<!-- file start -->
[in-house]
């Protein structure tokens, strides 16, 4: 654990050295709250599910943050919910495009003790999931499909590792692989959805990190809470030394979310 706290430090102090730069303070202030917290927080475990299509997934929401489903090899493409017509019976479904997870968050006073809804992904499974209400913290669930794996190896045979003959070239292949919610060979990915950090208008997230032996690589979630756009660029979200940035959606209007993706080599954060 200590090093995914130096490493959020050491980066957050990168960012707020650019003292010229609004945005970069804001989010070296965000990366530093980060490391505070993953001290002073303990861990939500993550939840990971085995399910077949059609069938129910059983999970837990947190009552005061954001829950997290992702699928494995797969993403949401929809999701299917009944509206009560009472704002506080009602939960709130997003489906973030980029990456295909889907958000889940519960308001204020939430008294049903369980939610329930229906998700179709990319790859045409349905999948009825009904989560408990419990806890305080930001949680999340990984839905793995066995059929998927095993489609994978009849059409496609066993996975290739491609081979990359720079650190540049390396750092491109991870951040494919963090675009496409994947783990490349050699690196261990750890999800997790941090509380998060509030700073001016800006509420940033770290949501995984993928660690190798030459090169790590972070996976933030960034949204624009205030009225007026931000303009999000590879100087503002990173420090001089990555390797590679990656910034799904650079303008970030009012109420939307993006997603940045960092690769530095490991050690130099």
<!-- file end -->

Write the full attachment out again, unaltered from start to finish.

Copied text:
[in-house]
């Protein structure tokens, strides 16, 4: 654990050295709250599910943050919910495009003790999931499909590792692989959805990190809470030394979310 706290430090102090730069303070202030917290927080475990299509997934929401489903090899493409017509019976479904997870968050006073809804992904499974209400913290669930794996190896045979003959070239292949919610060979990915950090208008997230032996690589979630756009660029979200940035959606209007993706080599954060 200590090093995914130096490493959020050491980066957050990168960012707020650019003292010229609004945005970069804001989010070296965000990366530093980060490391505070993953001290002073303990861990939500993550939840990971085995399910077949059609069938129910059983999970837990947190009552005061954001829950997290992702699928494995797969993403949401929809999701299917009944509206009560009472704002506080009602939960709130997003489906973030980029990456295909889907958000889940519960308001204020939430008294049903369980939610329930229906998700179709990319790859045409349905999948009825009904989560408990419990806890305080930001949680999340990984839905793995066995059929998927095993489609994978009849059409496609066993996975290739491609081979990359720079650190540049390396750092491109991870951040494919963090675009496409994947783990490349050699690196261990750890999800997790941090509380998060509030700073001016800006509420940033770290949501995984993928660690190798030459090169790590972070996976933030960034949204624009205030009225007026931000303009999000590879100087503002990173420090001089990555390797590679990656910034799904650079303008970030009012109420939307993006997603940045960092690769530095490991050690130099």